The opportunity to think more coherently about the relation of film and philosophy came during my time as Fellow at the Internationale Kolleg für Kulturtechnikforschung und Medienphilosophie (IKKM Weimar) in 2012, where I had the good fortune not only of having Lorenz Engell and Bernhard Siegert as my amazingly inspiring hosts, but was able to share my work and benefit from regular conversations with Christiane Voss, Francesco Casetti, David Rodowick, Michel Chion, Tom Levin, Siegrid Weigel, Rick Altman and Jimena Canales. A version of the chapter ‘Film as Thought’ was presented there in December 2012 under the title ‘Film and Philosophy After Deleuze’. My thanks also to Philippe Gauthier who was kind enough to invite me onto his 2014 SCMS panel, where I talked about philosophy and film as either a friendly or a hostile takeover bid, which gave rise to a lively discussion with William Brown, echoing my topic.

At Yale in 2011, and later Brown University in 2012, I was fortunate enough to have a captive yet critical audience of graduate students with whom to explore further the concept of the abject as I detected it also in films of Michael Haneke, Mike Leigh, the Dardenne Brothers, Chantal Akerman, Agnes Varda, Bela Tarr, Pedro Costa, but in many Asian films, too, notably from Japan, South Korea, Taiwan and Thailand. Thanks to Edwin Carels, I was invited in 2017 by the director of the International Film Festival Rotterdam, Bero Beyer, to give a talk on ‘A Cinema of Abjection’, using some of the festival’s films of that year as my examples. There, Kevin B. Lee, of whom I had long been a fan, thrilled me with his probing questions. Other productive presentations of ‘A Cinema of Abjection’ in 2017 were at the Arsenal, Berlin (my thanks to Michael Wedel and Hermann Kappelhoff of Cinepoetics), the University of Regensburg (with thanks to Christian Wagner and Markus Stiglegger), at New York University (my thanks to Marina Hassapopoulou) and at King’s College London (organized on behalf of the graduate students by Hannah Pavek).

The chapter on ‘Film as Thought Experiment’ was first presented at the University of Pennsylvania in February 2016 – my thanks to Tim Corrigan, a loyal friend for decades – and subsequently at Stanford University in March 2016, on the kind and generous invitation of Scott Bukatman. My former Yale students Seung-hoon Jeong and Jeremi Szaniawski asked me to contribute a chapter to their book on Global Authorship, which allowed me to gather my thoughts on the dynamics of autonomy and (in)dependence, of creativity and constraint typical of festival films also in relation to my theme of ‘abjection’.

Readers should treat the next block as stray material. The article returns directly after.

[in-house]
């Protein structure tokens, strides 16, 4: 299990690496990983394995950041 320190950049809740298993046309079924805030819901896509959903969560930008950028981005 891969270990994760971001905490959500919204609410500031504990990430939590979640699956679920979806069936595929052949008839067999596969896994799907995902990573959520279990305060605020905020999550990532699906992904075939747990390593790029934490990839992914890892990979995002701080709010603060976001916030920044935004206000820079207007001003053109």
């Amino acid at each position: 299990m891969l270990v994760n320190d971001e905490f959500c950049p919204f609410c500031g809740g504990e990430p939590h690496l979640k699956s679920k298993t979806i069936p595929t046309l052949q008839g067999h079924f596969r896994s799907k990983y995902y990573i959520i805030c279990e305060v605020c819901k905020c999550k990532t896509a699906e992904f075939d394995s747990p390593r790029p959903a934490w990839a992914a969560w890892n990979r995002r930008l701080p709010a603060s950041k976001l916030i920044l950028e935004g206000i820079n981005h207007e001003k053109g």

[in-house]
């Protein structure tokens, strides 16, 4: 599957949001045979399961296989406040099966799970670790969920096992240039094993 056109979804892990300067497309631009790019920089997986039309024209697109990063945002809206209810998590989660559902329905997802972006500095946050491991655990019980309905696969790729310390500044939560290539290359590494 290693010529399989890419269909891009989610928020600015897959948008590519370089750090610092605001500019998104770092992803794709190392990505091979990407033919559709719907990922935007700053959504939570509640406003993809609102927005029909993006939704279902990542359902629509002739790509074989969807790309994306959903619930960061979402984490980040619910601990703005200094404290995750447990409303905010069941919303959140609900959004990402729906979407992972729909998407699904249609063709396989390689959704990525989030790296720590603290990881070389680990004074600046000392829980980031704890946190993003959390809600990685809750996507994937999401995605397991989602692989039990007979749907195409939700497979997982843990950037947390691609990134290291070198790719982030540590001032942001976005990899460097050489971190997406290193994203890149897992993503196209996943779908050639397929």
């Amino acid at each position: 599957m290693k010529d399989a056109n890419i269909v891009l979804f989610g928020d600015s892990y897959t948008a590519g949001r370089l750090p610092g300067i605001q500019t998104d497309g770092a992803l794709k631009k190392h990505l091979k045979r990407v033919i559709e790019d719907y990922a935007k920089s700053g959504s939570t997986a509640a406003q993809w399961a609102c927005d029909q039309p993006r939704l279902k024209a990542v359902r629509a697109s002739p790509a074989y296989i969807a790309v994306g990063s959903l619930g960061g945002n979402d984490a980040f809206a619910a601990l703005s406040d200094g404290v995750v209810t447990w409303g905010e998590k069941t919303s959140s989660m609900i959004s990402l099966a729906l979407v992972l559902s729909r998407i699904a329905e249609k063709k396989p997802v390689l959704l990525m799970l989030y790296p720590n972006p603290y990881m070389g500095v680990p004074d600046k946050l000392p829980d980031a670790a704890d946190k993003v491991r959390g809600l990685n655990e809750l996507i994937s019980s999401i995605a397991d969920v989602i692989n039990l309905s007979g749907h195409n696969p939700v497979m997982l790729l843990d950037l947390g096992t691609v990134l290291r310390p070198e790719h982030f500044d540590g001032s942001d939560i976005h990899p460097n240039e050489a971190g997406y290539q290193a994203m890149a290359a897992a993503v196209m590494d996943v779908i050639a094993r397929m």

My thanks to them for agreeing to let this essay serve a double function. Throughout the years the chapters benefitted enormously from the on-going conversations with my many friends and trusted colleagues in New York, London, Berlin, Frankfurt, Paris and Amsterdam: among them Alex Alberro, Nora Alter, Dudley Andrew, Nico Baumbach, Claire Bishop, Barton Byg, Zoe Beloff, Noam Elcott, Angela Dalle Vacche, Jane Gaines, Lev Manovich, Charlie Musser, Dominic Pettman, Dana Polan, Amie Siegel, Shelly Silver, and Kenneth White; Laura Mulvey, Geoffrey Nowell-Smith, Murray Smith and Ginette Vincendeau; Noll Brinckmann, Gertrud Koch, Raya Morag, Hito Steyerl and Robert Burgoyne; Malte Hagener, Vinzenz Hediger and Danny Fairfax; Raymond Bellour, Christa Blümlinger, Michèle Lagny and Antonio Somaini; Patricia Pisters and Josef Früchtl, with whom I started the first Amsterdam School of Cultural Analysis Film-Philosophy Graduate Seminars in 2006. From our ‘Cinema Europe’ group, Melis Behlil, Tarja Laine, and Ria Thanouli continue to be valued interlocutors. And thanks also to my friend-at-large, Dina Iordanova, who shares my concern over the future of Europe and its ‘abjects’.